Educate Maine, a business advocacy group tracking the health of Maine’s educational system, says that despite progress in early education, income inequality has continued to slow attempts to close student achievement gaps.

“Income is dictating equity and in too many instances people with low incomes are not receiving the educational equity that they deserve and that we, as a society, require,” said Chris Hall, CEO of the Portland Regional Chamber of Commerce.

Hall, a member of Educate Maine, was speaking about findings highlighted in the group’s fourth annual report released Tuesday. The report noted increased access to early childhood education across the state as well as Maine students’ ongoing struggle to achieve proficiency in math and reading.

The report, which provides a snapshot of Maine’s education system from pre-K through college across 10 indicators, showed that the state has taken significant steps to make early childhood education classes available to more students. Ed Cervone, Educate Maine’s executive director, attributed that progress to growing recognition in the state that early educational opportunities lay the foundation for future academic and professional success.

“If you’re not starting them early and starting them strong you can forget about everything down the road,” Cervone said. “I think that’s finally hitting home and we’re seeing the outcomes here.”

But despite wider availability, the report found that Mainers aren’t enrolling their children in preschool in high numbers. Only 45 percent of Maine’s 3 and 4-year-olds were enrolled in preschool this year compared with 47 percent of their counterparts across the U.S. and 58 percent in New England.


Those early educational gaps follow Maine children to higher grades. According to the report, only 36 percent of Maine’s fourth-graders were found to be proficient in reading while 41 percent were proficient in math. By eighth-grade the numbers dropped to 35 percent before rising to nearly 50 percent proficiency among high school students.

The report found that most of the students entering ninth grade in Maine graduated from high school and more than half of high school graduates enrolled in two- or four-year colleges. But only 31 percent of college enrollees graduated from their programs. The report attributed some of those retention problems to the cost of higher education and the fact that Maine college students were paying more of their per capita income than other New England students, despite having the most affordable public university tuition in New England.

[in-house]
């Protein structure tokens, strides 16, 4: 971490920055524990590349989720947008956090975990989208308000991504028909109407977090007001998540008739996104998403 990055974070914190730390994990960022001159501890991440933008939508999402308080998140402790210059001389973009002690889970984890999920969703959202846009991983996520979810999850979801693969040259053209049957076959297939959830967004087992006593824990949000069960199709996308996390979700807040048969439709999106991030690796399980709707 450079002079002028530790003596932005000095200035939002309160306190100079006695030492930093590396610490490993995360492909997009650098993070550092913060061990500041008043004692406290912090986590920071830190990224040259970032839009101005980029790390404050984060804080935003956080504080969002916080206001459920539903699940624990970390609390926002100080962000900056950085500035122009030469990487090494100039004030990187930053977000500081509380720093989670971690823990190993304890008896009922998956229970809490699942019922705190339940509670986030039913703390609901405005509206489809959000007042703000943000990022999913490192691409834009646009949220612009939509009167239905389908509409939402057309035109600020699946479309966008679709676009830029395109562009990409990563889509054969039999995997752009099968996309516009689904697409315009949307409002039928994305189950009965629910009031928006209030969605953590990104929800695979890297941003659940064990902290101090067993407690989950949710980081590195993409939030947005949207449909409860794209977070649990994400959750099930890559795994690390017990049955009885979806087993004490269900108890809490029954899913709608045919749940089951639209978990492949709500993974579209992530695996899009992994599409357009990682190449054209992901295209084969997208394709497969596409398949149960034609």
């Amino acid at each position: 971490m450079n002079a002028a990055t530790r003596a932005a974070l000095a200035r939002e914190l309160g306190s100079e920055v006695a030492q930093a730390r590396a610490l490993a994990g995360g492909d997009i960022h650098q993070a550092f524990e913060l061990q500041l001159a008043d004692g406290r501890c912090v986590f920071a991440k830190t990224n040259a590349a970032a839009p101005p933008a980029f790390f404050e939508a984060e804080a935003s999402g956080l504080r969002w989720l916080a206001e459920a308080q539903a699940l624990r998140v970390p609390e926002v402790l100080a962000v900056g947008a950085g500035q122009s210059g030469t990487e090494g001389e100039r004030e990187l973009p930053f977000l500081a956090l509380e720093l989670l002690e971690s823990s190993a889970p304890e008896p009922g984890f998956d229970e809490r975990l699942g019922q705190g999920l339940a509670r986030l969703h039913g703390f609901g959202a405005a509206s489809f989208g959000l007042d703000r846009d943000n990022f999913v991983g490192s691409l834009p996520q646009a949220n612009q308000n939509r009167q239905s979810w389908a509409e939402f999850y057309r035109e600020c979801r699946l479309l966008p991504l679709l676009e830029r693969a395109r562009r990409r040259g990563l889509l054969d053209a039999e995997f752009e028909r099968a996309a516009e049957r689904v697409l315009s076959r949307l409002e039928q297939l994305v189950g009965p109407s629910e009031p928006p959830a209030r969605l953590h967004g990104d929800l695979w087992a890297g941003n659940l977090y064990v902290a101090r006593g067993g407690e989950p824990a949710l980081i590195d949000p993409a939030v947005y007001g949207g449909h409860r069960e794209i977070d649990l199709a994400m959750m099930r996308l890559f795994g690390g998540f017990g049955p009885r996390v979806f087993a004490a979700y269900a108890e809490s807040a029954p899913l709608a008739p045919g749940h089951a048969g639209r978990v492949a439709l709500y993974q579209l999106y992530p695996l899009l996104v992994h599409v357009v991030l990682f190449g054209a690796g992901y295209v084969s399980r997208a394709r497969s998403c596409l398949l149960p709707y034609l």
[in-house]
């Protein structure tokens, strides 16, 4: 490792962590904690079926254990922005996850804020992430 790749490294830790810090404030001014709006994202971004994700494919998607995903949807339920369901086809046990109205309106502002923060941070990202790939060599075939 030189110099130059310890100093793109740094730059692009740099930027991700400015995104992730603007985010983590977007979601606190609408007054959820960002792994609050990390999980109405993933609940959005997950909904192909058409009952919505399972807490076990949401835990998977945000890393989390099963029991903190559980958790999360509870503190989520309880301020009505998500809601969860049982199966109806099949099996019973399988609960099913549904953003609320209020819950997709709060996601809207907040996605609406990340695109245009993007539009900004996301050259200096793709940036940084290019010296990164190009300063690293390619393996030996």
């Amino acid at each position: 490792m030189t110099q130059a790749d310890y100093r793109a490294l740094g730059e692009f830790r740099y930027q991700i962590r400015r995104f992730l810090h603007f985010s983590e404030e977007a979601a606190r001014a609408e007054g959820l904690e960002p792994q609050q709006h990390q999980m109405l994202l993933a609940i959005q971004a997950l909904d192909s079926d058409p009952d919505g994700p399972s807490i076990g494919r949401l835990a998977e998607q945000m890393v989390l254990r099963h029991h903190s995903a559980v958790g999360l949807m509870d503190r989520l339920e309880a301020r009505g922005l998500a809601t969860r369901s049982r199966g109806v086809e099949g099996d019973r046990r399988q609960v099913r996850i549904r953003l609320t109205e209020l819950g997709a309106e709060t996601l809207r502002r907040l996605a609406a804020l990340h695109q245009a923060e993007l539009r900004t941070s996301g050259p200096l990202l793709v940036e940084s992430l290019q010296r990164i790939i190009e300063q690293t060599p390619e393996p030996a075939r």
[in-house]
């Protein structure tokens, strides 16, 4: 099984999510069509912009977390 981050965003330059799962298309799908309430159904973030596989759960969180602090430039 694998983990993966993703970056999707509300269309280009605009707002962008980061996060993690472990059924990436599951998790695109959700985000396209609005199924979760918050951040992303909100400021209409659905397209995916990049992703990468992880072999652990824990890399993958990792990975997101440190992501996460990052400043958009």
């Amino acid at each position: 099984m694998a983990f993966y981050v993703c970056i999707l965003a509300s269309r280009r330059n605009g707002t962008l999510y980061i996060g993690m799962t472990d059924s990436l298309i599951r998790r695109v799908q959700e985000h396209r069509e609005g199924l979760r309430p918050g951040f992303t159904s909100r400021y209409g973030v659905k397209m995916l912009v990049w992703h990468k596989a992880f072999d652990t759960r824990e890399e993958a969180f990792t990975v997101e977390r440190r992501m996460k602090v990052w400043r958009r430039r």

Mainers’ incomes continued to lag behind those of other New England states last year and those economic issues are manifesting in classrooms with a sizeable achievement gap between Maine’s richest and poorest students. Maine students from families with incomes at or below 185 percent of the poverty level ($44,995 for a family of four) scored lower on proficiency exams throughout their academic careers with 20-28 point differences on fourth- and eighth-grade math and reading exams, according to the report. Those patterns persist as lower income students graduate from high school at lower rates, enroll in college at nearly half the rate of their wealthier peers and graduate from college at less than half the rate of higher income students.

Cervone says if Maine wants to improve its economic outlook it must do more to close the low-income achievement gap. He recommends more investment in Head Start, after school and summer programs that stem the learning losses many, and particularly low-income, students experience over the summer.

When it comes to funding those programs, however, Cervone is less clear. Educate Maine has come out against Maine’s Question 2 ballot referendum, which would raise taxes on incomes exceeding $200,000 by 3 percent with the intent of directing those funds to public education. Cervone points to Maine’s 2004 ballot referendum calling for the state to pay 55 percent of the costs for K-12 public education, and data showing that it has yet to meet that obligation, as an example of some of the problems that come with legislating complicated issues like school funding through yes or no ballot referenda.

“There’s not an argument as to whether the schools need the money or deserve the money,” Cervone said. “We just don’t believe that the mechanism provided (in Question 2) is going to get the money to the teachers and the schools and the kids who need it.”


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